Marky Mark with or without a shirt or pants?
No shirt, of course. But my dad really liked Hammer, and we used to do the “2 Legit 2 Quit” dance, and all that stuff.
When I moved away, as I got older, I remember I dated this dude in Brooklyn, and every time we talked about me being from Oakland he was like, “Yeah, you and MC Hammer,” and I’m like, there are so many other references to Oakland, why is that the one? I thought it was so weird that he was the go-to. But it’s OK, Hammer was dope.
We have to talk more about the “2 Legit 2 Quit” dance. Can you still do it?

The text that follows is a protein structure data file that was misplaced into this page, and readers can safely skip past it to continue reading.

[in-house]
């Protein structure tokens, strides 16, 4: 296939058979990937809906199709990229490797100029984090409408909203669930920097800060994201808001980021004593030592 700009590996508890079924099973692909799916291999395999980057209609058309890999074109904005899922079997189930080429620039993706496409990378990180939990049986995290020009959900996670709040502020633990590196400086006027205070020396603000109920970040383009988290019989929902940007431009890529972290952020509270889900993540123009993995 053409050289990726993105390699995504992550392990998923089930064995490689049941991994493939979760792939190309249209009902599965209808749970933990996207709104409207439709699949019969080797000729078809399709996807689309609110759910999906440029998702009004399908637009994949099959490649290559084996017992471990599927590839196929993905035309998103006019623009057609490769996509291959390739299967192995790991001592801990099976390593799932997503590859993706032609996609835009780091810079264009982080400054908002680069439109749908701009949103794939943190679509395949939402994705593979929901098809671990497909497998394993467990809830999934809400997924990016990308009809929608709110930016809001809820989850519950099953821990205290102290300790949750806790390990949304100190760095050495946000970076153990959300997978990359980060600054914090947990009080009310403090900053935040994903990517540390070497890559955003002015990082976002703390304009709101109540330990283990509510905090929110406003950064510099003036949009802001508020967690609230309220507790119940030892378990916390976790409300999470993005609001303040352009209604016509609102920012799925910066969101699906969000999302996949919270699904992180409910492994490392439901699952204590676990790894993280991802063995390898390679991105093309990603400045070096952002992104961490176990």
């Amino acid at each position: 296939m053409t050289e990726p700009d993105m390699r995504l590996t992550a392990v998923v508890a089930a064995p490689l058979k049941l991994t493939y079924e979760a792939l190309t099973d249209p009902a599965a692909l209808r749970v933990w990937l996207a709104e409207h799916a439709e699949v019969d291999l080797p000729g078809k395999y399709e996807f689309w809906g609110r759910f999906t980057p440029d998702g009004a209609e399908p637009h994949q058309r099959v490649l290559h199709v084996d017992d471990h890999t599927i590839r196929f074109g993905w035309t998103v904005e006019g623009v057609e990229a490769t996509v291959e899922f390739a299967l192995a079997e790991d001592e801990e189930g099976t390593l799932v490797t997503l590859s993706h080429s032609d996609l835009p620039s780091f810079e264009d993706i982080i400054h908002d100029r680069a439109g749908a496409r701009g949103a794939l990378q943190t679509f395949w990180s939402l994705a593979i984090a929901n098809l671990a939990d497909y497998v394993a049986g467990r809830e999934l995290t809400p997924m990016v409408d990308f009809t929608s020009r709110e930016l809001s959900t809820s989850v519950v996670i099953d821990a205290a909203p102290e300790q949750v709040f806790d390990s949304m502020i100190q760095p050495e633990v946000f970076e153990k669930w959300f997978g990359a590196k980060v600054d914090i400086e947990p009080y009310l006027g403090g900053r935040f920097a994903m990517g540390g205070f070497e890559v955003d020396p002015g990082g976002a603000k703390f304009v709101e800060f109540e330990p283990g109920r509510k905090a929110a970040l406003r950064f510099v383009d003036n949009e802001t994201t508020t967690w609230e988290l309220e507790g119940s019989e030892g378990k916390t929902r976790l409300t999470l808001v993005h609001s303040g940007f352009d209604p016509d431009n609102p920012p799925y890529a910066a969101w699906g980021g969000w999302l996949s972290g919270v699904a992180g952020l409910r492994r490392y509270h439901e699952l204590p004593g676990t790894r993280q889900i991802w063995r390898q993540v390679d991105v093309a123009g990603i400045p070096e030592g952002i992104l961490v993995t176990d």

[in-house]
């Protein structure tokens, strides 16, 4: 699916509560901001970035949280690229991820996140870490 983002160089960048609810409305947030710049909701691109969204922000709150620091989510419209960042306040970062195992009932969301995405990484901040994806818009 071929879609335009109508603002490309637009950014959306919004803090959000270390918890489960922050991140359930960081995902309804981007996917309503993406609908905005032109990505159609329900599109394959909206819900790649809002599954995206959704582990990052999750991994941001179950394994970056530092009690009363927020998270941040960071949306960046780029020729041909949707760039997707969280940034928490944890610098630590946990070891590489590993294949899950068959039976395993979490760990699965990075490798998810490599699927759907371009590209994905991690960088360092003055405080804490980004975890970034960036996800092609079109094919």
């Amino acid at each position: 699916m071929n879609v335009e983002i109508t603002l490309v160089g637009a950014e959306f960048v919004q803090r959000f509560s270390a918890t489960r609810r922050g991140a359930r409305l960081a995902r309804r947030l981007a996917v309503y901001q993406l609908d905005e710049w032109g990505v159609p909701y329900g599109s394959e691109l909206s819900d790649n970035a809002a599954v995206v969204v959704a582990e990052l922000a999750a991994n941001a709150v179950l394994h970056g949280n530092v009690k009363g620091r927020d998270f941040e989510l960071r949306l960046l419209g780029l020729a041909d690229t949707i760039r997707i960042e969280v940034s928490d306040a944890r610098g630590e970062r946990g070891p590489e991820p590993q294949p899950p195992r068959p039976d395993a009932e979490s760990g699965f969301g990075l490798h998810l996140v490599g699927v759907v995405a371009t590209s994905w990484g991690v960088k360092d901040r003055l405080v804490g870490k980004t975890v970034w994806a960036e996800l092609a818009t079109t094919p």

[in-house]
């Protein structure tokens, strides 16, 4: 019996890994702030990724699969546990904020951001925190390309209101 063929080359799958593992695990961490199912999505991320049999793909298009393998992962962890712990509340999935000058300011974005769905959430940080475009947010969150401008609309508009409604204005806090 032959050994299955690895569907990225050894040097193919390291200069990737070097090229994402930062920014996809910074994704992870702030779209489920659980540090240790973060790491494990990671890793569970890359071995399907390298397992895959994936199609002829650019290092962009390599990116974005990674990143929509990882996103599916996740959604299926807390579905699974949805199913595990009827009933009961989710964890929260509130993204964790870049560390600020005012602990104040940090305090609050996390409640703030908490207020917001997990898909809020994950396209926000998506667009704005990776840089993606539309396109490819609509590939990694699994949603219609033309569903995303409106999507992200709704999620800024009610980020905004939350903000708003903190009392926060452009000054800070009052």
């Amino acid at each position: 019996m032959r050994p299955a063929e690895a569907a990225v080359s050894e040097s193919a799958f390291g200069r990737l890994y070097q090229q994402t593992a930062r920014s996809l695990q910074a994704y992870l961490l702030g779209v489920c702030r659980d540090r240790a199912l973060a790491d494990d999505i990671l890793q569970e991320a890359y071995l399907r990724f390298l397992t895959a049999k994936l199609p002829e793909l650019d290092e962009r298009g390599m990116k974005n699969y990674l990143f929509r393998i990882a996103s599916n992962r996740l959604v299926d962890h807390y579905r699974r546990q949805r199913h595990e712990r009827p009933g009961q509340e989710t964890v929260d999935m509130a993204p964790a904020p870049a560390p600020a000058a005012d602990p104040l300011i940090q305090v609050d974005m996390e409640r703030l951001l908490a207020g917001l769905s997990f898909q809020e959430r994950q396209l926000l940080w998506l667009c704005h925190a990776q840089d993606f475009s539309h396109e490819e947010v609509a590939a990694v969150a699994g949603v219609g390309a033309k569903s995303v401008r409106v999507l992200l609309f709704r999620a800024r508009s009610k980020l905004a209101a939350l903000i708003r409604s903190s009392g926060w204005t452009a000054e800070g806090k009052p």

It’s just the sign language, and that video was like one of the most expensive videos of all time. It was amazing. I’m gonna go home and watch it again tonight.
‘90s rap and R&B videos are my pick me up, they’re amazing. They’re so ridiculous.
Madonna was my entire childhood. I have never been more obsessed with anything in my entire life as I was obsessed with Madonna probably from ’88 to around ’98.
That’s almost all of your major formative years.
Oh yeah. Madonna was everything to me. Everything. I had VHS tapes of her concerts in Japan. I tried to dress like her. I knew all her songs.
You were not 11 years old with a cone bra.
I’m trying to think if I was, or not. I wonder if I ever had a cone bra. I don’t know.
I think I was more, style-wise, into ‘80s era Madonna.
My dad took me to see Truth or Dare when I was like nine, or maybe 10. I was WAY too young to see it, and I think everyone who found out was like, “Why?”